Friday, December 16, 2011

The Holiday Shuffle

“What time are you eating Thanksgiving dinner?”

I shrugged. “Four or four-thirty. Why?”

“Okay, good. I think we can make it. Her family is eating early.” Nathan wore an expression of relief as if he had just weaved through a minefield and survived.

I just shook my head and laughed. “You’re going to get fat keeping everybody happy.”

Our middle son was going through the same thing, eating dinner at Michael’s and then both of them joining us for another helping of Thanksgiving. I didn’t envy them, but I did feel their indigestion. Holidays are tough on new couples as they are suddenly thrust into the midst of the toughest political arena ever formed; that of family politics.

Parents have had years of control, never doubting that their child would be at the table on Thanksgiving Day no matter what time they decided to eat or suffering with them at that open house on Christmas Eve and then all day Christmas breaking the new toys that Santa brought. However, when that significant other finally enters the picture, there is no longer one family. There’s not even two; there’s three, and all of them expect top billing in the family hierarchy. Add to that the statistical divorce and soon that number can climb, and a tank of gas emptied without even leaving the city limits. Never before have they had to share their offspring, and now they find the notion of splitting time alien and unfair.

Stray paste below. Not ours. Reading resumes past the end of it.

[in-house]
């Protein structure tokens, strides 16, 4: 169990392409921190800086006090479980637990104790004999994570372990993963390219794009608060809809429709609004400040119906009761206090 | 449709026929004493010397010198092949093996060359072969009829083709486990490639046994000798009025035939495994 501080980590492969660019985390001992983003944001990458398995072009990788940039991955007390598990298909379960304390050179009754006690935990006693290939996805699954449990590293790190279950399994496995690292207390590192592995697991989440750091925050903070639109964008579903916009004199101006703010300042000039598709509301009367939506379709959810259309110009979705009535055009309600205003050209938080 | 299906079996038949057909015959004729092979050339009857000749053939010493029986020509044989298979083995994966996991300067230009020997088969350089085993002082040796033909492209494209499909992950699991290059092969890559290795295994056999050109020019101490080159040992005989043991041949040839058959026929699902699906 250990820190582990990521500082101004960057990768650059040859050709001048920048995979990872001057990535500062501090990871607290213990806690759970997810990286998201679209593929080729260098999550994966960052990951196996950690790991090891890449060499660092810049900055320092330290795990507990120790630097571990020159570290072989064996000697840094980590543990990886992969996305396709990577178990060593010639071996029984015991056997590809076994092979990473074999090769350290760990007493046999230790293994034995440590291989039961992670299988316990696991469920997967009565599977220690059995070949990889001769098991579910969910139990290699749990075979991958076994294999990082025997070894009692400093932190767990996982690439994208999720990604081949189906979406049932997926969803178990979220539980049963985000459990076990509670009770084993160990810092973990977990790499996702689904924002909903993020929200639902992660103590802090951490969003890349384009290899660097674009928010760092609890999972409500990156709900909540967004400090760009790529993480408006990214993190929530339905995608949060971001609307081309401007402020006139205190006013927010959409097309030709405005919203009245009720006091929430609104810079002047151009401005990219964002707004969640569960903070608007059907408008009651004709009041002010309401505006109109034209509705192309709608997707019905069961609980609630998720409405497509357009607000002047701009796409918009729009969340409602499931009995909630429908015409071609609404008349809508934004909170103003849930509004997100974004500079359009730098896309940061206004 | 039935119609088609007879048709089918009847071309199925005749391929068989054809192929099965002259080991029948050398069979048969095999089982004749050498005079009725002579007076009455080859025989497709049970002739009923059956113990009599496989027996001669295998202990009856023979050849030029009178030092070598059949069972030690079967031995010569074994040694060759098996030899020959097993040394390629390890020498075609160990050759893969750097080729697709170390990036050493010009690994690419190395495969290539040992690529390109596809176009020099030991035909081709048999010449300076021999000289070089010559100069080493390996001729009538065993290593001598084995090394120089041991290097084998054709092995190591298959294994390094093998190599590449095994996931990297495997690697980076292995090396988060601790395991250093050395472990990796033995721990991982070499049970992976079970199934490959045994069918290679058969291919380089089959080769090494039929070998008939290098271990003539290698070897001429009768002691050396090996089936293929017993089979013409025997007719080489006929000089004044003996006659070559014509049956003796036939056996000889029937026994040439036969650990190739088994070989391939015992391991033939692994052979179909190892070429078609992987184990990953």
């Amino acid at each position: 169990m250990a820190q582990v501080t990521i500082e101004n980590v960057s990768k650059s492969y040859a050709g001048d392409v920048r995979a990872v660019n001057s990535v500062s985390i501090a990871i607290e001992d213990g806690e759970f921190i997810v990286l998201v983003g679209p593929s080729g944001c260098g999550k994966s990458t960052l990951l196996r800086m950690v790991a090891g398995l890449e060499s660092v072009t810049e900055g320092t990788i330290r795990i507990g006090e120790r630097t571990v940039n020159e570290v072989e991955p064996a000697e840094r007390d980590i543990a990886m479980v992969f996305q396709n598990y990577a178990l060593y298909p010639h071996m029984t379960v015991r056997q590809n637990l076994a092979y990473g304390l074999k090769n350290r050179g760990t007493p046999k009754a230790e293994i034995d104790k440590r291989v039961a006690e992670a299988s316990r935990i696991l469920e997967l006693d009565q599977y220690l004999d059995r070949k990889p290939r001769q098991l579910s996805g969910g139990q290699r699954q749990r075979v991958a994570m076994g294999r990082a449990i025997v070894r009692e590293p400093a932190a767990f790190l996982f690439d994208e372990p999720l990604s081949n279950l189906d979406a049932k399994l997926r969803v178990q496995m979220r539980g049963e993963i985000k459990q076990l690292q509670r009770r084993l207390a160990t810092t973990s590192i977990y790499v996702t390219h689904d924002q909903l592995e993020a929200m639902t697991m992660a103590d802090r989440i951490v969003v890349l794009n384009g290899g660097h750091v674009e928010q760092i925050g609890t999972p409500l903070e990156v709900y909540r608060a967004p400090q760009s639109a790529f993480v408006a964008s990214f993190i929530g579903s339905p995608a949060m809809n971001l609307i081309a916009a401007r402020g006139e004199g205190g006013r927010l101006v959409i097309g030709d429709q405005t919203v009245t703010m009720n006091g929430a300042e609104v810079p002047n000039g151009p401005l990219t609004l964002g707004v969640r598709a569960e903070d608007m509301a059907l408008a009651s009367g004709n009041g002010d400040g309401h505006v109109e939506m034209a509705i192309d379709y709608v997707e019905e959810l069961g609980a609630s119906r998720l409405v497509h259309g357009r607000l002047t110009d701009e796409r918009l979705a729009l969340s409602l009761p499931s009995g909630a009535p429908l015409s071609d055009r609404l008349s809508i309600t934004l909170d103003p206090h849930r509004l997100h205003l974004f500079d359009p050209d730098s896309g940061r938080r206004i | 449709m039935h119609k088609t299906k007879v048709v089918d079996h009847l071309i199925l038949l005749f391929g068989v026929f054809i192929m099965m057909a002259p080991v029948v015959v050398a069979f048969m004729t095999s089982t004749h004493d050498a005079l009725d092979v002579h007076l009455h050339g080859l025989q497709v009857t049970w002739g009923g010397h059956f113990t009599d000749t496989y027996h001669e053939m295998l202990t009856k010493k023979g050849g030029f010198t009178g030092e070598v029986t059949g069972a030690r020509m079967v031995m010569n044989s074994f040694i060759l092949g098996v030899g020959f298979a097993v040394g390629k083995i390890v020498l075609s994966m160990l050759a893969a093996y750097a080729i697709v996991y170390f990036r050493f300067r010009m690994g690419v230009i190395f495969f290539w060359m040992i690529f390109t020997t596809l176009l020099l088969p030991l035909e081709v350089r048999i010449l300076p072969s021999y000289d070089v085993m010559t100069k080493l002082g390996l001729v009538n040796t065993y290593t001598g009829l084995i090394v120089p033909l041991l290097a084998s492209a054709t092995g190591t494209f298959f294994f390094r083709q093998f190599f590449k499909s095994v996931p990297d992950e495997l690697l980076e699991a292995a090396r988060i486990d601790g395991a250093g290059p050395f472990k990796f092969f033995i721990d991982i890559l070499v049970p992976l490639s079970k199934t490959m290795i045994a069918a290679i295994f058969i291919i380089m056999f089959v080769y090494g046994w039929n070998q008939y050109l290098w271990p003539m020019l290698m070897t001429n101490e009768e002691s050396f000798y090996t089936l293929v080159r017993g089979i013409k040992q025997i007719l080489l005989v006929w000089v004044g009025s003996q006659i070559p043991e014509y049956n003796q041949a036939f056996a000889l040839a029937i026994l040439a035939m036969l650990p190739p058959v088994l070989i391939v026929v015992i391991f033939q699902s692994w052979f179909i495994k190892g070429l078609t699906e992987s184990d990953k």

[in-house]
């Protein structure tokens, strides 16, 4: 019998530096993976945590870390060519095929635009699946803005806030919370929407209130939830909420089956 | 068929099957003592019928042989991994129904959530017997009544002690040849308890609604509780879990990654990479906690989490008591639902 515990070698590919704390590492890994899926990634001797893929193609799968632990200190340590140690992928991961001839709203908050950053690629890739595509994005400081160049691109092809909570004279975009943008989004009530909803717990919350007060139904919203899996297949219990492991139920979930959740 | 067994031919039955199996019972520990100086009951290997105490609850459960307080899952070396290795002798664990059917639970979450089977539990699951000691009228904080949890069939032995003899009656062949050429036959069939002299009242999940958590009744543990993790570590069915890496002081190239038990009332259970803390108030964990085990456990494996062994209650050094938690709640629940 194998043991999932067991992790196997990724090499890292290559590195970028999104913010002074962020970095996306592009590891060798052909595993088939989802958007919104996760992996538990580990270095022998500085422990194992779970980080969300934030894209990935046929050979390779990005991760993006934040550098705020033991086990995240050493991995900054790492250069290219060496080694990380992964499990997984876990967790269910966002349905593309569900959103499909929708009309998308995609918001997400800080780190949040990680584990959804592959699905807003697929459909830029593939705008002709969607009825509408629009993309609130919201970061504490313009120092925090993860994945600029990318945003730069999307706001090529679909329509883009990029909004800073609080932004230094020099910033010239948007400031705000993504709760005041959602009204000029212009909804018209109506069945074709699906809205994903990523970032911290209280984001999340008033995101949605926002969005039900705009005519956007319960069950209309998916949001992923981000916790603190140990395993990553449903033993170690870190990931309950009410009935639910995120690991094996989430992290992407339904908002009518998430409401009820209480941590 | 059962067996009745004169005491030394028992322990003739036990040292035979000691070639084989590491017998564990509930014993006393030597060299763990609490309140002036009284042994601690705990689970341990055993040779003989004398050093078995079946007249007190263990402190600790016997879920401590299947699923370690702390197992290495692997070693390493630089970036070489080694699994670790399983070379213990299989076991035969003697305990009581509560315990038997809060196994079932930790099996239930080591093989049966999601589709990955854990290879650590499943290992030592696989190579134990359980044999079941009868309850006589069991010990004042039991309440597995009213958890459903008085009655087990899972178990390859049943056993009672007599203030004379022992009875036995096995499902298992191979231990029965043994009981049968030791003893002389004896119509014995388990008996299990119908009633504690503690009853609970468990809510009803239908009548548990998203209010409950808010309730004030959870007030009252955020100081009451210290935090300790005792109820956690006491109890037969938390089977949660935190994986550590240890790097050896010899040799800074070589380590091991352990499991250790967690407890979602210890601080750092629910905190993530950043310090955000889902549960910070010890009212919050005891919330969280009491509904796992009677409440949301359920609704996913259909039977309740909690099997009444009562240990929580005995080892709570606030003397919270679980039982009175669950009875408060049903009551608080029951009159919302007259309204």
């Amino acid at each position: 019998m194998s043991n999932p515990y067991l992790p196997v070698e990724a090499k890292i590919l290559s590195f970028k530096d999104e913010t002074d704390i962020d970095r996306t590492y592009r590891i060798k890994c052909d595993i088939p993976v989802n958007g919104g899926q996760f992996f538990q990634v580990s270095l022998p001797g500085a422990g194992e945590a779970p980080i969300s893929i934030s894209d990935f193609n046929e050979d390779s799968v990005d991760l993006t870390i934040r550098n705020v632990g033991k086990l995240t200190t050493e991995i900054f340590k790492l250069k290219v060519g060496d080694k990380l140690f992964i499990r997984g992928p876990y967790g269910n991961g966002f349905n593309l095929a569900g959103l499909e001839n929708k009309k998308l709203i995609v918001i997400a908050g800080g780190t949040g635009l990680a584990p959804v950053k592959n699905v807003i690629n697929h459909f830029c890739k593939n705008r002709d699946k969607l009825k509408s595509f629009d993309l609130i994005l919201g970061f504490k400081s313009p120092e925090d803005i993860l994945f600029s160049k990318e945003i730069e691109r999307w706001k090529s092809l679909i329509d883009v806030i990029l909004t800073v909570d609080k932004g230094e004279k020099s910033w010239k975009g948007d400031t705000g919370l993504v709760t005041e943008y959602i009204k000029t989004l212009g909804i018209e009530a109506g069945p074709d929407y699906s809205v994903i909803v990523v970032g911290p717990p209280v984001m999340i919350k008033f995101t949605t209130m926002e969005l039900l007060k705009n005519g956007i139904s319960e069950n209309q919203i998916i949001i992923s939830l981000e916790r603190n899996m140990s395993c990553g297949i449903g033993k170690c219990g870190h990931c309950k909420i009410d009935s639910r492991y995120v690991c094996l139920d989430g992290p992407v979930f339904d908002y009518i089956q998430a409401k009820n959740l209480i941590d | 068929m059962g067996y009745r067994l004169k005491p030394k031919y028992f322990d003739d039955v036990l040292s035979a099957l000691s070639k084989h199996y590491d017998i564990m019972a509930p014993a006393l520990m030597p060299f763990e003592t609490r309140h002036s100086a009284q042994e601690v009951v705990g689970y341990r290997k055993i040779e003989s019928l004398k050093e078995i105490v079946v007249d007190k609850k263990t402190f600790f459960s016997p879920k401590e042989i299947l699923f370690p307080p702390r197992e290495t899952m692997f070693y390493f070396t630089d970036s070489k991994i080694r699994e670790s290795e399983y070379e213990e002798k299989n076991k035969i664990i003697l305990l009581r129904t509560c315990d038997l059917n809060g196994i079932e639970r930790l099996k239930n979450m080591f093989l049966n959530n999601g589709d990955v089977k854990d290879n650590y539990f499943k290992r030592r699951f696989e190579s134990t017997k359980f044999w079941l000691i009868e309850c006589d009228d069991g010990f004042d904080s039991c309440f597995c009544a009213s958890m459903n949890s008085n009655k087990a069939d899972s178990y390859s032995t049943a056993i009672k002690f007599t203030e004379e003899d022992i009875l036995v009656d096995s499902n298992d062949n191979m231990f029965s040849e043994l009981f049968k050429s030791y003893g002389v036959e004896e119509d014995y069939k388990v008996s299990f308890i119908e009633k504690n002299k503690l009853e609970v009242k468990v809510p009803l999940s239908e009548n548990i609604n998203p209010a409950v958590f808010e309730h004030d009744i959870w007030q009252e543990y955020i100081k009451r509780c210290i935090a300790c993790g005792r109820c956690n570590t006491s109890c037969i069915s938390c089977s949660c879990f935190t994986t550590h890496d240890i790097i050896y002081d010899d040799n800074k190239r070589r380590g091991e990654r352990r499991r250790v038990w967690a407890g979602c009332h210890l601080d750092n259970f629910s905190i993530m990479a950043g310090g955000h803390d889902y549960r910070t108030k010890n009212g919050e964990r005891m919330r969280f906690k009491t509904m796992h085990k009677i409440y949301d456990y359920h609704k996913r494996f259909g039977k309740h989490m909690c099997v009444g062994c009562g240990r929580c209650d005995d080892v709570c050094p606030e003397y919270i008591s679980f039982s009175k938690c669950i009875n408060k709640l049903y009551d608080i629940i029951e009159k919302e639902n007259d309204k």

There are two keys every couple needs to weave their way through the tangled web of holiday family politics: communication and planning early. If Christmas Eve comes around and you still don’t know where you’re going, you’re already the web’s victim.

Before you do anything else, both of you need to sit down and have a heart to heart, because not only are your families used to doing things a certain way, so are you. You’ve grown up with certain traditions and customs and now is the time to discuss which ones are important and which ones you are ready to use your spouse to escape. When Char and I were newlyweds it was easy. Her family celebrated on Christmas Eve and mine on Christmas Day. That left the morning free and clear for us. It worked out perfectly and everyone got time together. Not everyone is that fortunate, however. Both families may have grown up with the same traditions and now some acrobatic decisions are necessary and quite possibly new traditions created.

Because of the power struggle going on between families you need to be on the lookout for those statements that are said merely to ignite guilt. “You always spend more time with her family than you do with us,” and other manipulative whines. Don’t allow yourself to be bullied into not doing what it is you really want to do.

True, the holidays are about family, but really, isn’t the rest of the year as well? Listen to what is being said, weigh it for nuggets of truth, and make repairs if necessary. Toss out the embellishments and don’t allow yourself to feel guilty. If distance is an issue, then perhaps splitting the holidays is the answer. Visit one side of the family at Thanksgiving and the other at Christmas and you will be left with a Happy New Year.